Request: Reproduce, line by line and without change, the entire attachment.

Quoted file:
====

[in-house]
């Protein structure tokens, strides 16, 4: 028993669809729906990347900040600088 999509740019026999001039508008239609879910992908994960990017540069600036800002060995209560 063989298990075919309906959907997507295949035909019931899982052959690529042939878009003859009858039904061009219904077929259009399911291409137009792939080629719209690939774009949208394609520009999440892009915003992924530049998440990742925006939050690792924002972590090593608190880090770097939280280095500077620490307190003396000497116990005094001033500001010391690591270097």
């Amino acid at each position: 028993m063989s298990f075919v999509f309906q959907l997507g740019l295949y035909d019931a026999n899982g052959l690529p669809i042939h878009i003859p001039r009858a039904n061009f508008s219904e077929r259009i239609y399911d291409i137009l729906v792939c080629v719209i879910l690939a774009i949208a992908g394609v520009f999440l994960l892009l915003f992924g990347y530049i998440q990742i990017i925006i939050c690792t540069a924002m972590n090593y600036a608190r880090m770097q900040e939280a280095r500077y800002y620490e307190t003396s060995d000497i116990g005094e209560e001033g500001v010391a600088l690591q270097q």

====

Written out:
[in-house]
């Protein structure tokens, strides 16, 4: 028993669809729906990347900040600088 999509740019026999001039508008239609879910992908994960990017540069600036800002060995209560 063989298990075919309906959907997507295949035909019931899982052959690529042939878009003859009858039904061009219904077929259009399911291409137009792939080629719209690939774009949208394609520009999440892009915003992924530049998440990742925006939050690792924002972590090593608190880090770097939280280095500077620490307190003396000497116990005094001033500001010391690591270097």
């Amino acid at each position: 028993m063989s298990f075919v999509f309906q959907l997507g740019l295949y035909d019931a026999n899982g052959l690529p669809i042939h878009i003859p001039r009858a039904n061009f508008s219904e077929r259009i239609y399911d291409i137009l729906v792939c080629v719209i879910l690939a774009i949208a992908g394609v520009f999440l994960l892009l915003f992924g990347y530049i998440q990742i990017i925006i939050c690792t540069a924002m972590n090593y600036a608190r880090m770097q900040e939280a280095r500077y800002y620490e307190t003396s060995d000497i116990g005094e209560e001033g500001v010391a600088l690591q270097q």